They’re currently working with virtual and augmented realities, Carter said, with plans to move into “new applications for commercial space technologies, advanced aerial robotics and autonomous vehicles.”

The third is the Venture team. They birddog new commercial technologies and attempt to adapt them to defense applications. They make research and development awards to companies ranging from start-ups to major tech companies. They also seek to match these projects with DoD customers for funding and staffing resources.

“It’s no longer just a matter of what we buy. Now more than ever, what also matters is how we buy things, how quickly we buy them, whom we buy them from, and how quickly and creatively we can adapt and use them in different and innovative ways — all this to stay ahead of future threats,” Carter said.

Carter listed the modernization of Russia and China’s militaries, the dissemination of technologies to “less-capable forces and non-state actors,” and the potential vulnerabilities posed by reliance on satellites and the internet.

“So to stay ahead of all these challenges, and stay the best, I’ve been pushing the Pentagon to think outside our five-sided box, and invest aggressively in innovation of all kinds — technological, organizational, operational, and in the talent management of our all-volunteer force,” he said.

Helping him to do this is the Defense Innovation Advisory Board, a group of leaders in scientific, technological and industrial innovation tasked with fostering and nurturing a sense culture of innovation within the DoD.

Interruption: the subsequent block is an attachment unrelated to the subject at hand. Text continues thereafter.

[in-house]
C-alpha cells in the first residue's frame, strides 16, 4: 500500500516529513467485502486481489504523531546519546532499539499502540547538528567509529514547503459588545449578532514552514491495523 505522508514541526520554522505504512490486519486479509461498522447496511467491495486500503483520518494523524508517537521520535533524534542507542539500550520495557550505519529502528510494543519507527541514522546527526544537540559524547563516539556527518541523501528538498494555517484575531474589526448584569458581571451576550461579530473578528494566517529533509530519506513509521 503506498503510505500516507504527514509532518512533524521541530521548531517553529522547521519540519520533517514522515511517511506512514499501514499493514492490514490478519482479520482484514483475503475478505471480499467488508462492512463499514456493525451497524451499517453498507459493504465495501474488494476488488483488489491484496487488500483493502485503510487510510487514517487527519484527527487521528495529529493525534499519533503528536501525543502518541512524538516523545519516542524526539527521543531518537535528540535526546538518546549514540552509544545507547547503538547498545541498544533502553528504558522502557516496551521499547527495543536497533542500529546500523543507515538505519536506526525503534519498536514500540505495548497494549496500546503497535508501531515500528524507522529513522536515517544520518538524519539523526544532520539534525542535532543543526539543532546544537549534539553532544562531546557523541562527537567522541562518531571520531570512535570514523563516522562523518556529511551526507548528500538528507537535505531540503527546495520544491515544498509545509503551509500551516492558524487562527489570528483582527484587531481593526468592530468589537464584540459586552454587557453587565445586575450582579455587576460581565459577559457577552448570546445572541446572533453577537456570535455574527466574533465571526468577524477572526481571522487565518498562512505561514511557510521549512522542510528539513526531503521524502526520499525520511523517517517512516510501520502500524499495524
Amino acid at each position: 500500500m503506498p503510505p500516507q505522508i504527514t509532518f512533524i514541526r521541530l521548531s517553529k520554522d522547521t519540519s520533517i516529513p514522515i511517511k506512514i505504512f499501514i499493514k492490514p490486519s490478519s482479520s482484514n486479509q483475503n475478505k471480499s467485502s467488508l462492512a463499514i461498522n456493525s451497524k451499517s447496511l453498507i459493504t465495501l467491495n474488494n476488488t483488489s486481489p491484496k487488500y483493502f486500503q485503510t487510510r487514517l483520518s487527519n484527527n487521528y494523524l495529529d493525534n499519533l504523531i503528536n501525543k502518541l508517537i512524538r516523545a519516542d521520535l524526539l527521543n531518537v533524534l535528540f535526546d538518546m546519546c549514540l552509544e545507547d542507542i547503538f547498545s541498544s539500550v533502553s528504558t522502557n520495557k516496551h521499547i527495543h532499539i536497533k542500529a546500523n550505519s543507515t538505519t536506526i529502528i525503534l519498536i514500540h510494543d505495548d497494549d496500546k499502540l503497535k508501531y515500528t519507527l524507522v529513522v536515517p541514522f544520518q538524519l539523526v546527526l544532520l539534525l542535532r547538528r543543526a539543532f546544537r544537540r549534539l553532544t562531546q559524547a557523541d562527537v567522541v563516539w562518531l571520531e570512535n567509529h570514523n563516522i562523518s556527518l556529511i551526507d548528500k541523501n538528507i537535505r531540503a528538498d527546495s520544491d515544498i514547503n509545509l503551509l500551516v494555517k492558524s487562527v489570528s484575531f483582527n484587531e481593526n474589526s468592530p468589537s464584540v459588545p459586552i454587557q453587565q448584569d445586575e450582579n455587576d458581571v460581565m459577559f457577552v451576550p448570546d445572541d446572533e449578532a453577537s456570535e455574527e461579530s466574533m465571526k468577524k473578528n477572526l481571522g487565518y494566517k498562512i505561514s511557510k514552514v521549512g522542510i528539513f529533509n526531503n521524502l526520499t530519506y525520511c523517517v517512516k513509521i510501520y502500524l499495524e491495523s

Previously, Carter announced that the board would be led by Chairman Eric Schmidt, executive chairman of Alphabet Inc, and would also include LinkedIn Executive Chairman Reid Hoffman, U.S. Special Operations commander Bill McRaven and the Aspen Institute’s Walter Isaacson.

Carter added nine new names to that list, including Amazon CEO and Chairman Jeff Bezos, astrophysicist and author Neil deGrasse Tyson, and Code for America Founder Jennifer Pahlka, among others.

“At the outset, I’ve given them the very specific task of identifying innovative private sector best practices that could be of use to DoD — not unlike our recent Hack the Pentagon pilot program, which invited hackers to help find vulnerabilities in our networks, similar to the bug bounties that several of America’s leading tech companies have,” Carter said. “It’s a perfect example of the kind of thing I’m looking for the Innovation Board to recommend.”

Carter said the DIAB would recommend its first wave of practices by fall, although he cautioned that not all of them would make sense to implement, as the military differs in many significant ways from companies.

“But that doesn’t mean we can’t look ourselves in the mirror, and look around the country for new ideas, for lessons we can learn, and for ways we can operate more effectively,” he said.